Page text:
Major Threat(s): The impact of introduced predators, principally stoats Mustela erminea and rats Rattus spp., is likely to be the primary cause of decline (Higgins 1999), with recent population crashes being due to rat irruptions. The species's hole-nesting behaviour leads to a reduced ratio of females in the population due to predation of birds on the nest (Elliott et al. 1996). Silviculture of beech forests aims to harvest trees at an age when few will be mature enough to develop suitable cavities, so sufficient nest holes are unlikely in managed beech forest (Kearwell 2002). The species forages in low-growing shrubs and such lower forest levels have been subject to heavy browsing by cattle, deer and possums, altering the forest structure (Duncan and van Hal 2004). The population on Chalky Island may suffer competition from C. auriceps (J. C. Kearvell in litt. 2011). Population growth in island populations, especially on Maud Island, may also be limited through predation by falcons (Falconidae), and displacement of two nesting pairs by introduced Common Starlings Sturnus vulgaris has now been documented; the overall impact of this recently-identified threat is uncertain, but may be minimal (J. C. Kearvell in litt. 2012, 2013).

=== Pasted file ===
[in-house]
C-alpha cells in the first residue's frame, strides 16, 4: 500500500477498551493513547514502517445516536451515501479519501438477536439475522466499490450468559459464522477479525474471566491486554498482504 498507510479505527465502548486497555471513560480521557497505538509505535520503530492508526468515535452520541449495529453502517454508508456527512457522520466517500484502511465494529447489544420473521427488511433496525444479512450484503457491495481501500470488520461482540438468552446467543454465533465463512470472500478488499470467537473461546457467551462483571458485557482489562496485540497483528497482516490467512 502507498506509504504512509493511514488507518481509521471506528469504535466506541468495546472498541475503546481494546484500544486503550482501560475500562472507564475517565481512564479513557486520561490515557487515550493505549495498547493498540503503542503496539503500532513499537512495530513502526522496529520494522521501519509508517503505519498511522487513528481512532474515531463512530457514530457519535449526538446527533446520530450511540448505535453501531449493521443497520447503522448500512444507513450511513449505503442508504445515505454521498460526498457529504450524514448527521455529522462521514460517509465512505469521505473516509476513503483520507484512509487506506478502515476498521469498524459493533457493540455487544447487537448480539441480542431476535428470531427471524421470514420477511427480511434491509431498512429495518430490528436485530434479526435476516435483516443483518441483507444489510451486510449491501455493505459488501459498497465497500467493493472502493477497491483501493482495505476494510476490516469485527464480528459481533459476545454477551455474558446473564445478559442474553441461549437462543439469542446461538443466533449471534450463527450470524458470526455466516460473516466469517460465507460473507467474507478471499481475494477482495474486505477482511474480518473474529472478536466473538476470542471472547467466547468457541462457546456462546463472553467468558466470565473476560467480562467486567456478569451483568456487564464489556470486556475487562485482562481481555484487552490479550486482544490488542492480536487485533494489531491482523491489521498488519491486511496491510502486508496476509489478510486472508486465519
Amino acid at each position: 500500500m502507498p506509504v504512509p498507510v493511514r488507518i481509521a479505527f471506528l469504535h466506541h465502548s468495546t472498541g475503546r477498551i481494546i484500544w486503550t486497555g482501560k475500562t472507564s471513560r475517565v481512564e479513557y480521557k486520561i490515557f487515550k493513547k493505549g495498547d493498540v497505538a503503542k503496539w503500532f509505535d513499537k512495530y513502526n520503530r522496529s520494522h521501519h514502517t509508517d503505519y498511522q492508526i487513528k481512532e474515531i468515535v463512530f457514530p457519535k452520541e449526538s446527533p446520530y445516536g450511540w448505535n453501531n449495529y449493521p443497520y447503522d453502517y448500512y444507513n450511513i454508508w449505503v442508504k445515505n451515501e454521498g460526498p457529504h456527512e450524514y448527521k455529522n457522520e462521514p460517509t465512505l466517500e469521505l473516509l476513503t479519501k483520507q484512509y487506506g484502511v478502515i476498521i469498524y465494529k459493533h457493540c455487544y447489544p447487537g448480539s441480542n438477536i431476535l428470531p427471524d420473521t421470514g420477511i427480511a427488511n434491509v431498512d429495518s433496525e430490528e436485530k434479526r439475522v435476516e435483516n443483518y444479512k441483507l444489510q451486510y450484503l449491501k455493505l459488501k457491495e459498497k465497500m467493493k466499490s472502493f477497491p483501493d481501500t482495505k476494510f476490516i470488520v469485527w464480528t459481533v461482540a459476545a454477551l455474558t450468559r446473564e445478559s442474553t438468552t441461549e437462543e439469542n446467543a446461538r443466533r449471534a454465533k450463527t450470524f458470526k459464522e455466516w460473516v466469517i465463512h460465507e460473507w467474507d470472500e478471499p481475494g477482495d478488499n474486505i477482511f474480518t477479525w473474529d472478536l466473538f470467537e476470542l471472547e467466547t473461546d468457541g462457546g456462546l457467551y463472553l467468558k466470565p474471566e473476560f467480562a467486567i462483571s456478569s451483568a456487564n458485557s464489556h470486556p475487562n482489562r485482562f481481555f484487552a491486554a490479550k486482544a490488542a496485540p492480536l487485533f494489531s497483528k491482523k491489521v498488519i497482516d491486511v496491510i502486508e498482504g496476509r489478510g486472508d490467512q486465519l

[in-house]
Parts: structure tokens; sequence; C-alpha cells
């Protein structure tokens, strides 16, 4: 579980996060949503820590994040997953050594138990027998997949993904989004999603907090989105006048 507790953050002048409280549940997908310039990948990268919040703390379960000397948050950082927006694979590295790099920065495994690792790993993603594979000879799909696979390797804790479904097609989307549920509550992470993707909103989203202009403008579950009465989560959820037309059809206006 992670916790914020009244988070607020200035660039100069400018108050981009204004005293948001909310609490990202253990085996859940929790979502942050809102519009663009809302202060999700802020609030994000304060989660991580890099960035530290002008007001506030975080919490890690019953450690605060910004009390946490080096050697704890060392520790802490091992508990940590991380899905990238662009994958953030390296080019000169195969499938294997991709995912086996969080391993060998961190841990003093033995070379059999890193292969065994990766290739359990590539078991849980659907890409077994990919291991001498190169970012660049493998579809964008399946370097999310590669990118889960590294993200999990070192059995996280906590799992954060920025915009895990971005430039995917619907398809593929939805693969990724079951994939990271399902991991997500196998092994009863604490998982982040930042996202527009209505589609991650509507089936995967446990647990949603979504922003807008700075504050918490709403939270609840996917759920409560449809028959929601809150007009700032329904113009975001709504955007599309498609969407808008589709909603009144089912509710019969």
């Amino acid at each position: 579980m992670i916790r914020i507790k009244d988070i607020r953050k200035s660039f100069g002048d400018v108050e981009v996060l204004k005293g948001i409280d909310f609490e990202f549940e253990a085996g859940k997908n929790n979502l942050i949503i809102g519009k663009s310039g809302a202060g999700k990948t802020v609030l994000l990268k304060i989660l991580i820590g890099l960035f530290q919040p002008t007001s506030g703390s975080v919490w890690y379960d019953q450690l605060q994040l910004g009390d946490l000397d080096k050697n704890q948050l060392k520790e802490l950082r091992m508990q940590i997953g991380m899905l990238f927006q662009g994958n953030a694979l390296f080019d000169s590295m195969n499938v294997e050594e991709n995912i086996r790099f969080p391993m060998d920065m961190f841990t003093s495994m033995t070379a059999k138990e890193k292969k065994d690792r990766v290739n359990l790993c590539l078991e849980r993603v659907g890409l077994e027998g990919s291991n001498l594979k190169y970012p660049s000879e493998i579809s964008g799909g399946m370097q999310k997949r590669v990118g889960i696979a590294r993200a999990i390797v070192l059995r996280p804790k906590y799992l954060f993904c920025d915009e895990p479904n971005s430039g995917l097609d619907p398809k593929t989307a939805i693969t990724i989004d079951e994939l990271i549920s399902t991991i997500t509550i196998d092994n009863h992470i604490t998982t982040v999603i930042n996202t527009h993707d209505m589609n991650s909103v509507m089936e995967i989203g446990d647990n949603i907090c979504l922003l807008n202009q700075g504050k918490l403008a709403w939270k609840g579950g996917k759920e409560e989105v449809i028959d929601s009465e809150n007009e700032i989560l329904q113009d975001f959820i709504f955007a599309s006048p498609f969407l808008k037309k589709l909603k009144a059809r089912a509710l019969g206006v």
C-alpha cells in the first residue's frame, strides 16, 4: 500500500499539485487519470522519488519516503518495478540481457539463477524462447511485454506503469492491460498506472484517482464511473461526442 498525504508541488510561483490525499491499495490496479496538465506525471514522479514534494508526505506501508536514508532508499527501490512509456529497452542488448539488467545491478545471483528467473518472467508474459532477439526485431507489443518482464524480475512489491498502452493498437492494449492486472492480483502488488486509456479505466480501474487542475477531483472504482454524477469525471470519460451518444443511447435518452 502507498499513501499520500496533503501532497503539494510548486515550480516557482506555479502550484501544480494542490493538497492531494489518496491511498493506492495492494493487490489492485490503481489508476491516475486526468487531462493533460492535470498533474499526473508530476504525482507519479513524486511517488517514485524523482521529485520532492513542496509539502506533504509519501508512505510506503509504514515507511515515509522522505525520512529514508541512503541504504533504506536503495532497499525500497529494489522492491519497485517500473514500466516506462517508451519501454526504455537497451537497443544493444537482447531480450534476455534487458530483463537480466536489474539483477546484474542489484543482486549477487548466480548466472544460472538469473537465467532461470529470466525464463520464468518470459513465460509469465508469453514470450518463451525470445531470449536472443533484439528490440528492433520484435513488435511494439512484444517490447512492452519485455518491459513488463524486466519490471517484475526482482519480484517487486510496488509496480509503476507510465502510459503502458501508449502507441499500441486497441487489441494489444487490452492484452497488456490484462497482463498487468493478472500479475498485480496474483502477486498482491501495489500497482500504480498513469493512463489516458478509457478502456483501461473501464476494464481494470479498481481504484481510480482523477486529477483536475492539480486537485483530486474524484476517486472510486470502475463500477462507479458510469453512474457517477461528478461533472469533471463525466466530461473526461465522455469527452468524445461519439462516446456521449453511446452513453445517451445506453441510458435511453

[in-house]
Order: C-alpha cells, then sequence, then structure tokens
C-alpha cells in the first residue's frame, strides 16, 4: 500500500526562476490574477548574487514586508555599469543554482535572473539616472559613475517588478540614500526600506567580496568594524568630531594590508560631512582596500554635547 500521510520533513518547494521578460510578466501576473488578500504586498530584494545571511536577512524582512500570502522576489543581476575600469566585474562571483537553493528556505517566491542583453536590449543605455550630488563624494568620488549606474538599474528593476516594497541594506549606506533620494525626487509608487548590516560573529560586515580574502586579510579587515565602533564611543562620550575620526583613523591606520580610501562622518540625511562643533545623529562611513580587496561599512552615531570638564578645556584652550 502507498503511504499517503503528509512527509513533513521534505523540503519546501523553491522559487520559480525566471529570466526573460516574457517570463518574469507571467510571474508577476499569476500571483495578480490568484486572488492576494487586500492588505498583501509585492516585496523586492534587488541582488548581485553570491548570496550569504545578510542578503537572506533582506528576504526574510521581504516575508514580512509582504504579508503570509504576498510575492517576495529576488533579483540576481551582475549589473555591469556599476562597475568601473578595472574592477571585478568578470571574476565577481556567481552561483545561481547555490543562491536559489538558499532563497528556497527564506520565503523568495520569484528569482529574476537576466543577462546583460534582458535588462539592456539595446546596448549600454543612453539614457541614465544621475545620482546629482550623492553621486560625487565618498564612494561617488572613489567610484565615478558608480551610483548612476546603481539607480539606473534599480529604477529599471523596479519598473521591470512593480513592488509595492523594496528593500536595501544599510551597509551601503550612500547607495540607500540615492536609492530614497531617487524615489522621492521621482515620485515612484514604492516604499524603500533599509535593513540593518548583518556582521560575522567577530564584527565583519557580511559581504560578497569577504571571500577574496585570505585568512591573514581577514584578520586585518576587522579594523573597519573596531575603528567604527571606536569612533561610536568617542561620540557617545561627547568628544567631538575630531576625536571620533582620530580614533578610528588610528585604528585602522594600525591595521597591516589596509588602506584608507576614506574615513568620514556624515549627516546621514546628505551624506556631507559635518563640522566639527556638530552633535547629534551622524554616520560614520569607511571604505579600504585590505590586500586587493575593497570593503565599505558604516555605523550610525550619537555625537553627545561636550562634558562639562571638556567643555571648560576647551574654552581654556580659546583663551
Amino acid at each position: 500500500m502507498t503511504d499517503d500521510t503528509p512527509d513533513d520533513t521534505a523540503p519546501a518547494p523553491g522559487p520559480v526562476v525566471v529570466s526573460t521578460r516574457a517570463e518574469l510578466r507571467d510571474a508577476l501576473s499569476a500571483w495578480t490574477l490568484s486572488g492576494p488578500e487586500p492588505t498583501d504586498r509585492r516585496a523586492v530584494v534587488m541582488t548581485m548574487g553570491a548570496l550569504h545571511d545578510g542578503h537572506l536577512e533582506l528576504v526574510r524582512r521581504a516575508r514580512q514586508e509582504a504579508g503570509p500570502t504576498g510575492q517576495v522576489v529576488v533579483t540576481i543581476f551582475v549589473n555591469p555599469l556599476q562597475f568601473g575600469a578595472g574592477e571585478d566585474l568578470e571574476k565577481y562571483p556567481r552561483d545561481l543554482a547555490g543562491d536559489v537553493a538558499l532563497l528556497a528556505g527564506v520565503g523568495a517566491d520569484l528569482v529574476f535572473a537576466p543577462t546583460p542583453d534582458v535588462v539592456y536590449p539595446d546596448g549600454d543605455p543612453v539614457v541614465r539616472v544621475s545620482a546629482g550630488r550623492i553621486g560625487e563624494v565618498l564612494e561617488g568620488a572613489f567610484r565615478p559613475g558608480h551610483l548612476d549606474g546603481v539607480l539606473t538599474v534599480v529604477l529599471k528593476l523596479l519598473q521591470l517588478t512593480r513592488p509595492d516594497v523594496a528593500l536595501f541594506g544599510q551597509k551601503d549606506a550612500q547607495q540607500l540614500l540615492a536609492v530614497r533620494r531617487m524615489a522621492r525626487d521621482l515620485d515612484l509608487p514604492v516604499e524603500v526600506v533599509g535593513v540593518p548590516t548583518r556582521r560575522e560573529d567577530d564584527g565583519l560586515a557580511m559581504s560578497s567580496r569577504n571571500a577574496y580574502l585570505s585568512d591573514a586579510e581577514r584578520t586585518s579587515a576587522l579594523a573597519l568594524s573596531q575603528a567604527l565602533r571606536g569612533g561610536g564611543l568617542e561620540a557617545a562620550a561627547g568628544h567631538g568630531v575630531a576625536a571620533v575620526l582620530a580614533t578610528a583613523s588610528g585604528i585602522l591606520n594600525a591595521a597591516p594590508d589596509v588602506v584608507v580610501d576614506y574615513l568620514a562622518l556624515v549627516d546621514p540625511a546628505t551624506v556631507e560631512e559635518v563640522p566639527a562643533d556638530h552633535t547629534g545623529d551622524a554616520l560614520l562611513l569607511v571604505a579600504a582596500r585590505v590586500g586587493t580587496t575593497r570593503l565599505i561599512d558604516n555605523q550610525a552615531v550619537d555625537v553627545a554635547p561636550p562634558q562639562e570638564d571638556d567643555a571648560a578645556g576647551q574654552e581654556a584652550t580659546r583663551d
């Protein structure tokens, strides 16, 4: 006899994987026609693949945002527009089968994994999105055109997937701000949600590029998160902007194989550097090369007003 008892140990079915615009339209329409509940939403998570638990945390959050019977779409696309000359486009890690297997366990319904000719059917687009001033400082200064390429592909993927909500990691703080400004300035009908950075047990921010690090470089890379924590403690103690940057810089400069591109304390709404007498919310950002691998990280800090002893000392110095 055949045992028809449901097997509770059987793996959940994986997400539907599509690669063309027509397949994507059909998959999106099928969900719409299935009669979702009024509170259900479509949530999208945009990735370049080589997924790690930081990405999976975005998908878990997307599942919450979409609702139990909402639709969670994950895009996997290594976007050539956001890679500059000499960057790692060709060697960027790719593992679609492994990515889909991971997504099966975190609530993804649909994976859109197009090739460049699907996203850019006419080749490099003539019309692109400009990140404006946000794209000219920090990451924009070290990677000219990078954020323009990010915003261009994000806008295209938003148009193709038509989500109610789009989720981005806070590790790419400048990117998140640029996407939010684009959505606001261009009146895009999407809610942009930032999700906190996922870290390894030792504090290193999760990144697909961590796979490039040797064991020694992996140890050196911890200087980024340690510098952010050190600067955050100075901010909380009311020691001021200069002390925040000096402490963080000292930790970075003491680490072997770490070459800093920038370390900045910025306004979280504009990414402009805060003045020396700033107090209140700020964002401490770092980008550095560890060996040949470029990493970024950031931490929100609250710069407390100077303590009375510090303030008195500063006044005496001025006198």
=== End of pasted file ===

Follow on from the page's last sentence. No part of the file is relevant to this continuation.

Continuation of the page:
In 2008, it was confirmed that native Red-crowned Parakeets C. novaezelandiae on Little Barrier Island were suffering from psittacine beak and feather disease (PBFD). The virus has been sequenced and appears very similar to the strain found in Crimson Rosella Platycercus elegans, in which the disease is known to be endemic within the captive population. In 2009, some individuals of C. malherbi on Maud Island were showing some symptoms consistent with PBFD. In reaction, testing of the entire captive population has been undertaken, as well as more limited sampling of individuals in all three island populations, as well as other parrot species. Results indicate that antibodies for PBFD were detected in C. malherbi from both Maud Island and the captive-rearing unit; notably in the latter case antibodies were found in the C. novaezelandiae foster parents (J. C. Kearvell in litt. 2011), and the disease has now been found in C. auriceps in the Eglington Valley, Fiordland (J. C. Kearvell in litt. 2012, 2013). Monitoring for the disease in the captive population continues and it is hoped that the unit will soon be declared disease-free (J. C. Kearvell in litt. 2013). Individuals at all three mainland sites and on Tuhua were seen to be in very poor feather condition in 2012/2013, with a major infestation of Dermanyssus mites having occurred on Tuhua. On the mainland, mites were suspected but immunosuppression may also be involved, either because of small population size and/or because of post PBFD issues (J. C. Kearvell in litt. 2013).